Northern Ireland

Council to incinerate whales washed up in Donegal

Scientists examine the remains of the whales on Rutland Island
Image caption Scientists examine the remains of the whales on Rutland Island

Donegal County Council is to seek a licence to incinerate the bodies of 33 pilot whales washed up on a beach.

The council had hoped to bury the whales on Rutland Island. However local people objected claiming potential health risks.

The council has now applied for a licence to incinerate the bodies in County Cavan.

Ferries will remove the remains and trucks will transport them to the facility.

Environmentalists are still trying to establish how the pod of pilot whales was beached on Rutland Island near Burtonport 10 days ago.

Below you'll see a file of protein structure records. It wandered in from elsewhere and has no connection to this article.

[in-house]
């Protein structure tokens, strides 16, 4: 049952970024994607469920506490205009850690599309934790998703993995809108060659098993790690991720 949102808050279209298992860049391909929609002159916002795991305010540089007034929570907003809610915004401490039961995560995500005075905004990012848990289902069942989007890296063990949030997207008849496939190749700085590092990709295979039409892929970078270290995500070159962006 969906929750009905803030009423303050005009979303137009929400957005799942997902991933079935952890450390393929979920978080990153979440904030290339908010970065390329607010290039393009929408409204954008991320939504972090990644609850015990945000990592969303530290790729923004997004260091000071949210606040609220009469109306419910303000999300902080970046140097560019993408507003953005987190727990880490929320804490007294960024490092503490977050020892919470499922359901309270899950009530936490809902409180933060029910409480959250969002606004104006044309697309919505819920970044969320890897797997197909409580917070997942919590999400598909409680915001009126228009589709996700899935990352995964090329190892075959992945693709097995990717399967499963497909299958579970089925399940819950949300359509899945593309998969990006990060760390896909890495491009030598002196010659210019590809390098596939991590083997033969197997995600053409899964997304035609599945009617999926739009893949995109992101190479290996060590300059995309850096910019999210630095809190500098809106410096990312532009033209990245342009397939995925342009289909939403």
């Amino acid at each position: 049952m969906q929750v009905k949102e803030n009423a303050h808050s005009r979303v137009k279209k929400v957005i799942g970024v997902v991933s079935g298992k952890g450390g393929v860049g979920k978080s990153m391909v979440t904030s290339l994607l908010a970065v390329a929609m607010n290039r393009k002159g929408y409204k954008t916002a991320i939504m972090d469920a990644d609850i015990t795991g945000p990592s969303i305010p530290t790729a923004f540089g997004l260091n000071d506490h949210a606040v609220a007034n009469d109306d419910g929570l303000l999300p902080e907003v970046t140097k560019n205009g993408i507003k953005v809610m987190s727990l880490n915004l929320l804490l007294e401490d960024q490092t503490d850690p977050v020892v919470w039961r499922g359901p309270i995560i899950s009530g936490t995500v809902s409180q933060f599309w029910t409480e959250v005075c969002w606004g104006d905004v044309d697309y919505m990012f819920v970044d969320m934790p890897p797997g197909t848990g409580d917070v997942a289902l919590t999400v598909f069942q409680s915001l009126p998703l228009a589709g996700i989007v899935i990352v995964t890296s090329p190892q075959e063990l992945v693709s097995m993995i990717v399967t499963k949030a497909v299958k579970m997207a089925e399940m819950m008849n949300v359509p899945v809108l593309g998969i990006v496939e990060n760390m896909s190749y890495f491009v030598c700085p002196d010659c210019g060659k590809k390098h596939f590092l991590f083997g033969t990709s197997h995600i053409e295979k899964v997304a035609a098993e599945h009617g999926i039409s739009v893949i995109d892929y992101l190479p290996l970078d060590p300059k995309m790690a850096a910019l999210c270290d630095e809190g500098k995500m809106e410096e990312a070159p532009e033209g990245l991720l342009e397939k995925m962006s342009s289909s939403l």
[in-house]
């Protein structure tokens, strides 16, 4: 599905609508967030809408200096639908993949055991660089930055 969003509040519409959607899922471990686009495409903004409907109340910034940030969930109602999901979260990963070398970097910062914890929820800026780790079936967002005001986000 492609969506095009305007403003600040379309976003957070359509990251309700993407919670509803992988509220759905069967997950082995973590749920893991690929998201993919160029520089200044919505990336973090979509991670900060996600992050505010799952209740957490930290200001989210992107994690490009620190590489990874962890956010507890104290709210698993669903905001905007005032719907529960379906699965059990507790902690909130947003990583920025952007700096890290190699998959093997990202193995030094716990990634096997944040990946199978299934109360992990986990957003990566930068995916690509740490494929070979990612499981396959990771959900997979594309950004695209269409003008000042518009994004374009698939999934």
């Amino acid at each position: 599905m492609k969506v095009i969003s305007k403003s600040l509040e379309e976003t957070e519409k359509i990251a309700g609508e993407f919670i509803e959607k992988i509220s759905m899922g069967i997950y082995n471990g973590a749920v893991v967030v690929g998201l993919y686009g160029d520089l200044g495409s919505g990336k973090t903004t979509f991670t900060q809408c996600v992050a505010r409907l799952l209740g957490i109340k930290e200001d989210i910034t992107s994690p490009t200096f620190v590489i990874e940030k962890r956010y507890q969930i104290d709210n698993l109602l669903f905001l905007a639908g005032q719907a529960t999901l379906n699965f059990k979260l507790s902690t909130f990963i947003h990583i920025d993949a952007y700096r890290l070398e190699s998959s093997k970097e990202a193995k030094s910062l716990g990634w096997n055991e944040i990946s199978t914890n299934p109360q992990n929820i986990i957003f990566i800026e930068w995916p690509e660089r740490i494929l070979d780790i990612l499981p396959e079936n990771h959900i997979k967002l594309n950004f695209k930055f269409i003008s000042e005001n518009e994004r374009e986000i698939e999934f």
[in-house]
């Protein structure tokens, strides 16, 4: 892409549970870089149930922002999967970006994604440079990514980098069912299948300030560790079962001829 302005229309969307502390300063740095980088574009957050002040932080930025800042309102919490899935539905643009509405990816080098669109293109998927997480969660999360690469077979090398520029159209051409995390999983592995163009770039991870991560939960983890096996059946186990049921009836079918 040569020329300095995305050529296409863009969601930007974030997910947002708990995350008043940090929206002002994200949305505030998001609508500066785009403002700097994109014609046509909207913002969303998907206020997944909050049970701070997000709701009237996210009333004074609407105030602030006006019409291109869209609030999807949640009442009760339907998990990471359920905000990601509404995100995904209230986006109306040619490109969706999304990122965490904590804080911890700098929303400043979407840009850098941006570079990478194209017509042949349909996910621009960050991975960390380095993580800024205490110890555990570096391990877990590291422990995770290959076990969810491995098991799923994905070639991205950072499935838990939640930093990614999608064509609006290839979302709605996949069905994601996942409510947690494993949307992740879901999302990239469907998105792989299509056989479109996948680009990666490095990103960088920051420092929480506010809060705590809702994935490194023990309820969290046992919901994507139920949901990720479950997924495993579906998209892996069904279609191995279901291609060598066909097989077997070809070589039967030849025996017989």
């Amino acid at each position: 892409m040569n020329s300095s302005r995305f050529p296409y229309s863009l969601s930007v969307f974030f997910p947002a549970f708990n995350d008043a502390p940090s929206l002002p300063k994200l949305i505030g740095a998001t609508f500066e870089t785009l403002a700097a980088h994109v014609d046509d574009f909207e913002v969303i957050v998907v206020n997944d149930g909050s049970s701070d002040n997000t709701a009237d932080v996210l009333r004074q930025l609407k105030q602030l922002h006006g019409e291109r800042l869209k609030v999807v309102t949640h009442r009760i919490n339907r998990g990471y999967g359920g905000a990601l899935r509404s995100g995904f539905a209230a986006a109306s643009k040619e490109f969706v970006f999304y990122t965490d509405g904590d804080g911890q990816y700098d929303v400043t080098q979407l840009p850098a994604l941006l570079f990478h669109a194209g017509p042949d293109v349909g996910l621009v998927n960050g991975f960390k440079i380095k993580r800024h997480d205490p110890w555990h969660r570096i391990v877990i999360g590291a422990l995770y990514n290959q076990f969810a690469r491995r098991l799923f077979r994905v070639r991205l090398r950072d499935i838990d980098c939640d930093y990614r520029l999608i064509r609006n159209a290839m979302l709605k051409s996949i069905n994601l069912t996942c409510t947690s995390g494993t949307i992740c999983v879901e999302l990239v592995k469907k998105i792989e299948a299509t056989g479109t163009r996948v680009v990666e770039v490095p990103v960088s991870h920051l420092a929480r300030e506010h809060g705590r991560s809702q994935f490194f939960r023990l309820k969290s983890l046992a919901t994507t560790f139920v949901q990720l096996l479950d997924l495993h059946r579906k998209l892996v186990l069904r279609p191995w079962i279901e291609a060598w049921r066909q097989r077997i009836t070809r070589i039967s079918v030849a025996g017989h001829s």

It's thought they were the same group spotted in the Outer Hebrides at the end of October.

The council had obtained a licence which allowed the whales to be buried on the beach, but it decided to consult with residents before taking any further action.

Although Rutland Island is uninhabited during the winter, there are a number of holiday homes on the island.

Belfast-based journalist Iain Webster, who owns a fisherman's cottage on the island, said he understood people's concerns "as the area is so pristine and unpolluted".

"Personally, I feel the whales are organic and will go back to nature, so I wouldn't have a big problem with it, as long as the site is carefully chosen so as not to contaminate the natural water springs on the island," he said.

"However, I can see how some people feel they should be taken away to a disposal site."

It's understood the operation to remove the carcasses could take place on Thursday.

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